Participants in the Valdai Club economic seminar held in Moscow on Monday believe that although inflation rate in Russia is record low, the prospects for a recovery in Russia’s household consumption remain dim in the near term. The consumer sector appears to be doing relatively well in the upper middle-class segment, with Moscow and St. Petersburg generally looking more favourably compared to regions with lower income per capita, including smaller cities.
In her presentation, Natalia Orlova, Chief Economist at Alfa Bank, described Russia’s consumer trends from the perspective of the banking sector. According to Orlova, the current crisis is different from the one of 2008-09 in that consumption contracted much more considerably, at 15 percent, and the recovery is much slower. Discussing trends in consumer lending, she said that debt servicing still remains an issue, as it translates into net reduction of annual consumption. In order to offset this, the growth of retail revenues must be at 18 percent, which is hardly achievable now.
An interesting feature of the Russian consumer lending is that overleveraged regions tend to be those, which have a higher level of unemployment and have a higher level of poverty, Orlova said. Similarly, although the demand on consumer loans is comparable to what it was three years ago, the approval rate has dropped, as banks are more reluctant to lend money. This is another reason why the retail market is not recovering as fast as during the 2008-09 crisis.
When it comes to the deposit market, the trend is mixed, Orlova said. On the one hand, it shows a sustainable 15 percent growth in ruble-denominated deposits, but the capitalization of interest explains 55-per cent growth of this increase, and the cleanup of the banking sector still worries depositors.
Albert Avetikov, Director for Investor Relations at the Lenta retail chain, put forward a vision of consumer trends at the microeconomic level. Avetikov described the evolution of consumer behavior since 2014, as seen by a major food retail chain. The first stage of the crisis, in the last quarter of 2014, saw upfront buying, as consumers bought imported goods, such as home electronics, en masse, as a way to hedge against the depreciation of the ruble. It was followed by trading down, when consumers opt for cheaper alternatives of particular products. Hidden unemployment, when employers cut working weeks instead of firing workers, gave rise to a new pattern of consumer behaviour, which has become more price-sensitive and promotion-oriented. According to Avetikov, in 2017, Russia faces deflation in the retail segment for the first time in decades, and consumers can afford more expensive products, than a year ago. However, since the growth in disposable income is in the negative territory, no rebound of consumption is to be expected in the near term yet.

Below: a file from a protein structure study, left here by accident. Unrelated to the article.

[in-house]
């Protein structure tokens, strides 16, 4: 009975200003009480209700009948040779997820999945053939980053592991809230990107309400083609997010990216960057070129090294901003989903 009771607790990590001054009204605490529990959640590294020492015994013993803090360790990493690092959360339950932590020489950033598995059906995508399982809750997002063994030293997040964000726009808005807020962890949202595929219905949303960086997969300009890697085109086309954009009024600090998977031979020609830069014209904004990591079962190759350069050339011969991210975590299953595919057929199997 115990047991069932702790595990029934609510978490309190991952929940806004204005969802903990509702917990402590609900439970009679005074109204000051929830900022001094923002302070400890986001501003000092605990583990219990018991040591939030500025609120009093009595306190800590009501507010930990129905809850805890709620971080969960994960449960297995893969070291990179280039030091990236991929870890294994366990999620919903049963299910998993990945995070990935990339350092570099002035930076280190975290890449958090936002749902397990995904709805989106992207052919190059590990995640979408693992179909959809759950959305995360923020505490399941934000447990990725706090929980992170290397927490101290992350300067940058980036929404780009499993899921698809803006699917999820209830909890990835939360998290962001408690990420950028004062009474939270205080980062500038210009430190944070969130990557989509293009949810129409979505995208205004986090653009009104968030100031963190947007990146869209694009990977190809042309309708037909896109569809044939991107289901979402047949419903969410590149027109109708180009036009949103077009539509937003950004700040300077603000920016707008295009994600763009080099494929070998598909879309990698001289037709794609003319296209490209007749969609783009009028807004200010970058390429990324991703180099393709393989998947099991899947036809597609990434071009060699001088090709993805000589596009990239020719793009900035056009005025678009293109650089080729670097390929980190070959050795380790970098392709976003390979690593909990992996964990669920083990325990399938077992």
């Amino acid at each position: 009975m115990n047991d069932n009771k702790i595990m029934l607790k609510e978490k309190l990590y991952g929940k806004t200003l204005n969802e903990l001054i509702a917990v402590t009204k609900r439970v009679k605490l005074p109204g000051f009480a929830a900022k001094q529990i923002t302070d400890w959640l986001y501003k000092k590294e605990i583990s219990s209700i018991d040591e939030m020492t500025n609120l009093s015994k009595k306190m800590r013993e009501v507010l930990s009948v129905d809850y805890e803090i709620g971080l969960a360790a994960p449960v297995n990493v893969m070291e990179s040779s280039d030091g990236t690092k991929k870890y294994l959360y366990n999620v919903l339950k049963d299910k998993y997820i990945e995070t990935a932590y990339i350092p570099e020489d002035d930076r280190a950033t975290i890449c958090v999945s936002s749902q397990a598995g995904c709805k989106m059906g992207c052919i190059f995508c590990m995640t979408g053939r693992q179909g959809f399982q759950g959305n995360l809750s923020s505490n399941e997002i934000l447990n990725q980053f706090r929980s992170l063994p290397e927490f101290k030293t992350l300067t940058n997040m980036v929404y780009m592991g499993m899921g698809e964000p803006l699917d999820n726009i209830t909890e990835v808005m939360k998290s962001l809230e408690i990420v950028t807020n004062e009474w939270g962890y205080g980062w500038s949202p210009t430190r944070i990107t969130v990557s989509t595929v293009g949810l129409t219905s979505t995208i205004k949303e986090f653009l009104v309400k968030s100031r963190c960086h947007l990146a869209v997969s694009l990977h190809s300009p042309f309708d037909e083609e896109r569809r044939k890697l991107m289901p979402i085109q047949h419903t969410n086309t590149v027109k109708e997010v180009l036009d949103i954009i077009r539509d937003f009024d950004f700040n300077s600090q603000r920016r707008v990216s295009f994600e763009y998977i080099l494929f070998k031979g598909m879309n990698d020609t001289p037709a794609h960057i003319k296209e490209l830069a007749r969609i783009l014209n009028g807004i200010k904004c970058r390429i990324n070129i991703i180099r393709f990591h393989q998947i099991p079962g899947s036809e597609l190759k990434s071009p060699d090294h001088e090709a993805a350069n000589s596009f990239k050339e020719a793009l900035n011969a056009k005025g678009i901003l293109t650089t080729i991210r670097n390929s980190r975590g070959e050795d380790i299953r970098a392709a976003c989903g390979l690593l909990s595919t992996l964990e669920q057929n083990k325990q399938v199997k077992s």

During the debate that followed, the panellists discussed whether the appreciation of the ruble and a lower key rate would be positive for consumption growth. Avetikov believes a stronger ruble is important for consumer sentiment, creating more confidence and boosting consumption. At the same time, on the macroeconomic level, an appreciating ruble makes imported goods more competitive. As for lowering the Central Bank key rate, Orlova believes that it can boost consumption, but not in the short run, as consumers will first focus on refinancing their loans, so it would primarily send a positive signal to banks.